Ernest Kinoy
Kinoy has written Broadway musicals and several screenplays, including films that starred Sidney Poitier and Harry Belafonte. His television writing has earned him two Emmy Awards and two Christopher Awards. Kinoy lives in Williamsville.

Veronica Lake (1922-1973)
Lake acted in nearly 30 films mostly in the 1940s, and is remembered for her blonde locks that created the "peek-a-boo" style craze. She died in Burlington of hepatitis at age 50 on July 7, 1973, and was cremated in St. Johnsbury.

Aleksandr Isayevich Solzhenitsyn (1918- )
Born in Kislovodsk, Russia, Solzhenitsyn served prison time in the '40s for remarks made against the state. Deported to West Germany in 1974, he later settled in Cavendish, where he lived in exile for some 20 years until the mid '90s. Winner of the Nobel Prize in literature (1970), he's the author of "The Gulag Archipelago."

Ernest Thompson (1950- )
Thompson's an actor, writer and director whose works include "1969," "Sweet Hearts Dance" and "Star 80." His screen adaptation of his play "On Golden Pond" won him an Oscar and Golden Globe for best screenplay in 1982. Born in Bellows Falls, only because there was no hospital in Walpole, N.H., Thompson lives in New Hampshire.

(Harry) Sinclair Lewis (1885-1951)
Dorothy Thompson (1894-1961)
A native of Sauk Center, Minn., Lewis was educated at Yale University before becoming a celebrated novelist. His works include "Babbitt" (1922), "Arrowsmith" (1925), and "Elmer Gantry" (1927). In the late 1920s and '30s Lewis lived on a 235-acre Barnard estate dubbed Twin Farms, now an inn. "I have traveled through 36 states and have lived in eight or 10," he said, "but Vermont is the first place I have seen where I really wanted to have my home." He was married to journalist Dorothy Thompson (New York Evening Post, Cosmopolitan, Ladies' Home Journal) from 1928 to 1942. In 1930 he became the first American to receive the Nobel Prize for literature.

Frank Miller
One of the hottest properties in the comic book world, Miller's best-selling "Batman: The Dark Knight Returns" (1986) is credited with influencing the character and style of Tim Burton's Batman films. Miller was the first artist/writer to enjoy complete creative control of a major comic book series, Ronin, which introduced Japanese and French styles to American readers. His other projects include Daredevil, the gritty crime series Sin City and others. Miller wrote two sequels to the 1987 film "Robocop." He grew up in Berlin, graduated from U-32 High School in 1975 and lives in Virginia with wife/collaborator Lynn Varley. He plans to move to New York City later this year.

Elisha Graves Otis (1811-1861)
A Halifax native, in 1853 Otis invented the safety elevator in Yonkers, N.Y. Four years later, he designed and installed the country's first passenger elevator in a New York City store, which signaled the dawn of the skyscraper era. The Otis Elevator Co., founded on his patent for a steam-powered elevator, is the world's largest elevator company: It has more than 1.2 million elevators in operation worldwide.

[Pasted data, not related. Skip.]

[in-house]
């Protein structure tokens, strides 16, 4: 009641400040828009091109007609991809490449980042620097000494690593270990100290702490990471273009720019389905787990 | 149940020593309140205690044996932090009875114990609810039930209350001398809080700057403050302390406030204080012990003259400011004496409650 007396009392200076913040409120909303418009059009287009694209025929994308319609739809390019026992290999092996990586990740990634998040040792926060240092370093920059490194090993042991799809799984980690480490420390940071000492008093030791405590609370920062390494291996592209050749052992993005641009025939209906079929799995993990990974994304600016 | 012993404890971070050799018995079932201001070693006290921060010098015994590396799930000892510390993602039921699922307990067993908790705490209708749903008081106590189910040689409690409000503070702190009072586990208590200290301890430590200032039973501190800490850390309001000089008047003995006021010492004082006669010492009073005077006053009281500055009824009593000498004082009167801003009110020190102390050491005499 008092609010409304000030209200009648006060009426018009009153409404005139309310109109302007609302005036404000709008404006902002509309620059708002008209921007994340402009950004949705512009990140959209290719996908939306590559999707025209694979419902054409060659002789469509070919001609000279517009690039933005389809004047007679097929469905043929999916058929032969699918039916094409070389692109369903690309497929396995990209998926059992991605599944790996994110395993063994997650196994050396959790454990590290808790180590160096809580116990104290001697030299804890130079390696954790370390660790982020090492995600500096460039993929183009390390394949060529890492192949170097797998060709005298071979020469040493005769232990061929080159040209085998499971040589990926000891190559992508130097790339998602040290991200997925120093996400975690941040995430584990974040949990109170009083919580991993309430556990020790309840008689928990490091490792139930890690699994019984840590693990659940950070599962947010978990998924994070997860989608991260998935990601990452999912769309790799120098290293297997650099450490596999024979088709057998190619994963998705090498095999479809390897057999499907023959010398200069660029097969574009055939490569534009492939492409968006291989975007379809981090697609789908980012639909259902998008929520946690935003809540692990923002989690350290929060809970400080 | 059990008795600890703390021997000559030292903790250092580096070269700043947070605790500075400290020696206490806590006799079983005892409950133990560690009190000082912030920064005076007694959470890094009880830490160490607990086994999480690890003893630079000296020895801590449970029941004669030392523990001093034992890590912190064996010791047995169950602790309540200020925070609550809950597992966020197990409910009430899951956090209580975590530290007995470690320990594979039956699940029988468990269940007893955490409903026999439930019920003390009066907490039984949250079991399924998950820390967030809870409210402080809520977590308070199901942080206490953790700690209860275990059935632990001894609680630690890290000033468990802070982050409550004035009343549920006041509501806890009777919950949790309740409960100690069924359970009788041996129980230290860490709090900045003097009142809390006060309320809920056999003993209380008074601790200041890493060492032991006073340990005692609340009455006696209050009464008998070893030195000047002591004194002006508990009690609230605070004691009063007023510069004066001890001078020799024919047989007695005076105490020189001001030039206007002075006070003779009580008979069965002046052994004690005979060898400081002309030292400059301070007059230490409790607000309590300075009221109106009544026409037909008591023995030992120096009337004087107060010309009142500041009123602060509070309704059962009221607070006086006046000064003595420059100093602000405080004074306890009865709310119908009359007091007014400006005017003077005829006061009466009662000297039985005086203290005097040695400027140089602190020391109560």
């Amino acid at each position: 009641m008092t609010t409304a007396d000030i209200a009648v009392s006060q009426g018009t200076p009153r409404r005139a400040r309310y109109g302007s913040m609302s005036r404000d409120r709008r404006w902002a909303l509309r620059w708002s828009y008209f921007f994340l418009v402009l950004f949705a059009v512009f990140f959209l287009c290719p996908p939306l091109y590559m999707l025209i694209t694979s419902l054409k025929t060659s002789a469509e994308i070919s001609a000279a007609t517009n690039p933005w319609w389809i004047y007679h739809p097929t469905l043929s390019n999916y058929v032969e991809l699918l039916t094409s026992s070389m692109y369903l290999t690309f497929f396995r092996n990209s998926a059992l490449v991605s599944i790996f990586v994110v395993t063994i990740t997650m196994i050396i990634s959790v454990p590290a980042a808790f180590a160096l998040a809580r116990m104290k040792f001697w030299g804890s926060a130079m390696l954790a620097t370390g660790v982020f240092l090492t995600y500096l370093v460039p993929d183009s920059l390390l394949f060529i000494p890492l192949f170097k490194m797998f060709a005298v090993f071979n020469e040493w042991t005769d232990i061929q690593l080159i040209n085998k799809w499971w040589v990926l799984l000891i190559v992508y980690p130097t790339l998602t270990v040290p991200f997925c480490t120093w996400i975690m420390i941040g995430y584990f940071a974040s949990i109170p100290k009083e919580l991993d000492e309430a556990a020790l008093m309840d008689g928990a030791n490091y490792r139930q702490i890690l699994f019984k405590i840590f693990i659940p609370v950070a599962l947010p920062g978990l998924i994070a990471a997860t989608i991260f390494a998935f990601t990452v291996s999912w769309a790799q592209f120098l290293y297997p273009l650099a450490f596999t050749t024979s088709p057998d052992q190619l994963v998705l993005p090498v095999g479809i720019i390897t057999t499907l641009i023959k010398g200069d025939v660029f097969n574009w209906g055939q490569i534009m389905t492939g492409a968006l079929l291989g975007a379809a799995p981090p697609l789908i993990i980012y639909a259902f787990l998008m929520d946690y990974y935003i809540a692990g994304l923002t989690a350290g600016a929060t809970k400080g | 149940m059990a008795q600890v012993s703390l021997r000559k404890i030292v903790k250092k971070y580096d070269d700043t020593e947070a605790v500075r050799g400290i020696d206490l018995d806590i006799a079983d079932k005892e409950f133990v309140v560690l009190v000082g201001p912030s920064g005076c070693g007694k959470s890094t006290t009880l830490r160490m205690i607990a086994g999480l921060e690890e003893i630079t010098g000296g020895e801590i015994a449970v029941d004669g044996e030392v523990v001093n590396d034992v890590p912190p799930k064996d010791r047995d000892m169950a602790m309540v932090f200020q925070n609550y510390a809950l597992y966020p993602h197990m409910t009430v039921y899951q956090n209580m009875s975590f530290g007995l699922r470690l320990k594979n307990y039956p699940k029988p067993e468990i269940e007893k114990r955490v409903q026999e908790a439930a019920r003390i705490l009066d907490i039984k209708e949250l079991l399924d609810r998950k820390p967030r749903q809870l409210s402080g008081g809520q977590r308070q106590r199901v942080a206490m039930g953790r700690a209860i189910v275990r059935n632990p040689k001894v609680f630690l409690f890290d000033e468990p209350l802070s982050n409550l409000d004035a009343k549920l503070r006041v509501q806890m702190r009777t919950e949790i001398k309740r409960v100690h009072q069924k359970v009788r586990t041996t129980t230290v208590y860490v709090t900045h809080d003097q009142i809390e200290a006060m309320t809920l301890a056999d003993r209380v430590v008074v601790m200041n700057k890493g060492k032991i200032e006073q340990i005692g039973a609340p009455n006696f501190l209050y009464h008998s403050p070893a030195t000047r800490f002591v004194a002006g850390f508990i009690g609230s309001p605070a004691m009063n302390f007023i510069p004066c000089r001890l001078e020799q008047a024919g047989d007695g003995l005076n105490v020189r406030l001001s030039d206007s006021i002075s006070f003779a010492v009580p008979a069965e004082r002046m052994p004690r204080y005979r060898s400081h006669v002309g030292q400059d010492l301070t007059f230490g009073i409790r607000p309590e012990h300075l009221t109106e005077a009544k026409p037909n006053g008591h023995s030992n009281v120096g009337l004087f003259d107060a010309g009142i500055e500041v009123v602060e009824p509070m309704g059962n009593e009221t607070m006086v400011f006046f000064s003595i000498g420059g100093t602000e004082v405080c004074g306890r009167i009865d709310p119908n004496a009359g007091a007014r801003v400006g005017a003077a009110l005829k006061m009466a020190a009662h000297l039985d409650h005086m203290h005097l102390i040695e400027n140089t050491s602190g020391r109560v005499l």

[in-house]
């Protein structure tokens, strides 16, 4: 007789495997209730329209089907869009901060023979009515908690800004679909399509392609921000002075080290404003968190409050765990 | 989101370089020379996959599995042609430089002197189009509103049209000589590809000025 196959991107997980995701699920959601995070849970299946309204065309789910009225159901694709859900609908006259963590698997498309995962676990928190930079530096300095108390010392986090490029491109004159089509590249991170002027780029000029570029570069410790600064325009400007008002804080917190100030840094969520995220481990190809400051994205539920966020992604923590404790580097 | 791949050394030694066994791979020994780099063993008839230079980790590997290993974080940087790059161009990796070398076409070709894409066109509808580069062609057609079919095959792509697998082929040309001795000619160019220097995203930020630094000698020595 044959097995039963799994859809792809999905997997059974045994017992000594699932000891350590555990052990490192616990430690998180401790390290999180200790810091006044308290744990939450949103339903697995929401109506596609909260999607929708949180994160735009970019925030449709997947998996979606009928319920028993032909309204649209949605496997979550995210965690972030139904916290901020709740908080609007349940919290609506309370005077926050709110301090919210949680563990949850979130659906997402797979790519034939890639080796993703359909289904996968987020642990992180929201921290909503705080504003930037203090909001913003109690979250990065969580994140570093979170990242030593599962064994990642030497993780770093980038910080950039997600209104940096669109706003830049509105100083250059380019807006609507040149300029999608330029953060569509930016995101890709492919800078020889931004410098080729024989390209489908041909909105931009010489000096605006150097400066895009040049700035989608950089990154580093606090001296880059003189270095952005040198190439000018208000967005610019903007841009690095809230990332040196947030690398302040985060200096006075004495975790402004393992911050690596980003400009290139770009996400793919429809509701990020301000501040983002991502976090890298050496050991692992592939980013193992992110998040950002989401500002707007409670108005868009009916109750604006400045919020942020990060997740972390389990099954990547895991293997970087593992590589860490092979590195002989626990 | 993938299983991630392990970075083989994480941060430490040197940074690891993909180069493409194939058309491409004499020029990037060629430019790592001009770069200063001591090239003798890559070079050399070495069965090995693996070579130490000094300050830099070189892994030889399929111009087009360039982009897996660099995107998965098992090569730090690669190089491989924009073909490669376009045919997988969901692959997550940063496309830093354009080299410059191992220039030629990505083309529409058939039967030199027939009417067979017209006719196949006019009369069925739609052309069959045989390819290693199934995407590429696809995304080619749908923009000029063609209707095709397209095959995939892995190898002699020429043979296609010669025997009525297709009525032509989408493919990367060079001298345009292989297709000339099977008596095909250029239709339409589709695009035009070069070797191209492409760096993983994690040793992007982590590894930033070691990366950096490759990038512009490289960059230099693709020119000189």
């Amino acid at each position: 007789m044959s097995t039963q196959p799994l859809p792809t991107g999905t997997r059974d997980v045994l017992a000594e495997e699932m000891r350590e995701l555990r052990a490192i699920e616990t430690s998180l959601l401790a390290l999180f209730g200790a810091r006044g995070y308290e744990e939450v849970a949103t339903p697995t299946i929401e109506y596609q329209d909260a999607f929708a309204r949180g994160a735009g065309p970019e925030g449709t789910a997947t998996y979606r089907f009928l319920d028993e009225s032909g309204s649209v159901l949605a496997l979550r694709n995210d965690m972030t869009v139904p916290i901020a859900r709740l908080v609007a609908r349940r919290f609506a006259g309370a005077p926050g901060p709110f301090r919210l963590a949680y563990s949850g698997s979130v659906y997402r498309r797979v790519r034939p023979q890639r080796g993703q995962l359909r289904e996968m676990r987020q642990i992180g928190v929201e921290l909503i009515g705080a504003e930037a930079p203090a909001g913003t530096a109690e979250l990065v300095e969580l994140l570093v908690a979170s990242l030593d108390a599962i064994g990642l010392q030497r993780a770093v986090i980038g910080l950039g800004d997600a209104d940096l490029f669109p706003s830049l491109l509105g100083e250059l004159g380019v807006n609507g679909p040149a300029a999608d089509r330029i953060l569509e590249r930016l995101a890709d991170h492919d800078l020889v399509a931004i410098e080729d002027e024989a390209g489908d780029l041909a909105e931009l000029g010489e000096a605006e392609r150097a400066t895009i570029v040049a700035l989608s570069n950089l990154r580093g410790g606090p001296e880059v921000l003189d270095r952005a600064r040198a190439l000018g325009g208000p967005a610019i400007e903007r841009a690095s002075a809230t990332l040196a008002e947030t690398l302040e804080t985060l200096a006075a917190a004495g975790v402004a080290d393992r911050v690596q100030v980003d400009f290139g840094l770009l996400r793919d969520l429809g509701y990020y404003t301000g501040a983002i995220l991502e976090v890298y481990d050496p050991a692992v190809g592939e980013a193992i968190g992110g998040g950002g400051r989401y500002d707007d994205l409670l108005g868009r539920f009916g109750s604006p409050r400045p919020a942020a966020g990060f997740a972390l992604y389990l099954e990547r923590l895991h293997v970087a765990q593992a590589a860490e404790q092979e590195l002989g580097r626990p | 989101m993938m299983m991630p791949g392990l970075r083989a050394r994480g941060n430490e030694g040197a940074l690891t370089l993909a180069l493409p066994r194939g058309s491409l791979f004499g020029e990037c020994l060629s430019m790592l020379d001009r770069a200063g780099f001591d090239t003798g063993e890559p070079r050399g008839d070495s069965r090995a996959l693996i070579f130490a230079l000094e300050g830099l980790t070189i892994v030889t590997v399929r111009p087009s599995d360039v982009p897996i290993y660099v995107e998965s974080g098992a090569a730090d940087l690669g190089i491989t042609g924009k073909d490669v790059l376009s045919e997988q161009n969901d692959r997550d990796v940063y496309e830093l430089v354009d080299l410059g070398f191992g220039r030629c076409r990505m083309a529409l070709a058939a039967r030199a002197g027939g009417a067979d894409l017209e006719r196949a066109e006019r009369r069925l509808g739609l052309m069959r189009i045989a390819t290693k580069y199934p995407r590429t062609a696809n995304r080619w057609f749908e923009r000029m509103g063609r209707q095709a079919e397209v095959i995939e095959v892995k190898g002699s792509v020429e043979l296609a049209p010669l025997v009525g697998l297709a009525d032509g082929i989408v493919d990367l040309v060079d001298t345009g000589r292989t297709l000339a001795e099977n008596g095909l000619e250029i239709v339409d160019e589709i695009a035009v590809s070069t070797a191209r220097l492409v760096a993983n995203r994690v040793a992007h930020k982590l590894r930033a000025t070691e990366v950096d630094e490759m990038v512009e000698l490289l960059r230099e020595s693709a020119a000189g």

Cyndi Lauper (1953- )
Brooklyn native Lauper spent time in Vermont taking art classes at Johnson State College from 1973-1974 and working at a kennel, before moving to New York City. She won the 1984 best new artist Grammy, and has had eight top 10 singles. She lives in Connecticut and Manhattan with her husband, actor David Thornton.

Joseph Smith (1805-1844)
Born in Sharon, Smith published, "The Book of Mormon" and founded the Church of Jesus Christ of Latter-day Saints in 1830 after his family moved to a farm in upstate New York. By the time the church had moved to Commerce, Ill., Smith was one of the most famous men in the West. Opposition to the church focused on its practice of polygamy -- Smith is believed to have had nearly 30 wives -- led to his assassination in Carthage, Ill., on June 27, 1844. The Joseph Smith Memorial (pictured) is in Royalton.

Brigham Young (1801-1877)
Born in Whitingham on June 1, 1801. Young was elected the second president of the Church of Jesus Christ of Latter-day Saints (Mormons) in 1847, shortly after leading the group from Illinois to Utah, where he founded Great Salt Lake City.

David Dellinger
Dellinger is one of the Chicago Seven, a group eventually acquitted of charges it conspired to incite violence at the 1968 Democratic National Convention in the Windy City. He's lived in Peacham for years.

Rudy Vallee (1901-1986)
Born Hubert Prior Vallee in Island Pond on July 28, 1901, Vallee became a band leader, vocalist and radio star. He appeared in more than 40 films from 1929 to 1976, including "How to Succeed in Business Without Really Trying" (1967).

Maria von Trapp
Maria and Baron Georg von Trapp's 1938 escape from Austria into Switzerland with 10 children inspired the 1959 Broadway musical and 1965 film "The Sound of Music." The family settled in Stowe more than 50 years ago, and the Trapp Family Lodge has become a town landmark. Von Trapp died in 1987 at age 82.

Nettie Maria Stevens (1861-1912)
Stevens discovered that chromosomes -- specifically, X and Y chromosomes found in sperm -- determine sex. The Bryn Mawr College-based geneticist published her discovery in 1905, at approximately the same time Edmund Beecher Wilson, a Columbia University biologist, made the same observation. Stevens was born in Cavendish.

Go to "Famous Vermonters, Part I," published in February 1998